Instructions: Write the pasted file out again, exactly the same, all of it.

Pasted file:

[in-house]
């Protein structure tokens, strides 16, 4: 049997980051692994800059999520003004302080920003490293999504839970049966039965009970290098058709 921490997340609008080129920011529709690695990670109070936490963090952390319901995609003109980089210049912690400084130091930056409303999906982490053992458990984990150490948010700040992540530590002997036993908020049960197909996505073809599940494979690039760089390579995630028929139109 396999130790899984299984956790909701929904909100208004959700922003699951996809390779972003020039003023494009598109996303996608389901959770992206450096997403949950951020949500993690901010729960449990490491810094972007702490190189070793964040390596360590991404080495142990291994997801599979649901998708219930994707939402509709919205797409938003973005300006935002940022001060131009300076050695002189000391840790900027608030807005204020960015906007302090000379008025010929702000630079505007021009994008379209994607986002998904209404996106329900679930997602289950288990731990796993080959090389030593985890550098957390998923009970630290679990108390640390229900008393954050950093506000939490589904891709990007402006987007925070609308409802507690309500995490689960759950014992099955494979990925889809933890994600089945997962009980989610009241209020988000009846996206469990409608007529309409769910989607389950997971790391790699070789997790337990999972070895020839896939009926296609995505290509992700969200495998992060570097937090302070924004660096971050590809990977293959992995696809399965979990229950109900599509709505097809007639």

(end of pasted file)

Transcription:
[in-house]
């Protein structure tokens, strides 16, 4: 049997980051692994800059999520003004302080920003490293999504839970049966039965009970290098058709 921490997340609008080129920011529709690695990670109070936490963090952390319901995609003109980089210049912690400084130091930056409303999906982490053992458990984990150490948010700040992540530590002997036993908020049960197909996505073809599940494979690039760089390579995630028929139109 396999130790899984299984956790909701929904909100208004959700922003699951996809390779972003020039003023494009598109996303996608389901959770992206450096997403949950951020949500993690901010729960449990490491810094972007702490190189070793964040390596360590991404080495142990291994997801599979649901998708219930994707939402509709919205797409938003973005300006935002940022001060131009300076050695002189000391840790900027608030807005204020960015906007302090000379008025010929702000630079505007021009994008379209994607986002998904209404996106329900679930997602289950288990731990796993080959090389030593985890550098957390998923009970630290679990108390640390229900008393954050950093506000939490589904891709990007402006987007925070609308409802507690309500995490689960759950014992099955494979990925889809933890994600089945997962009980989610009241209020988000009846996206469990409608007529309409769910989607389950997971790391790699070789997790337990999972070895020839896939009926296609995505290509992700969200495998992060570097937090302070924004660096971050590809990977293959992995696809399965979990229950109900599509709505097809007639």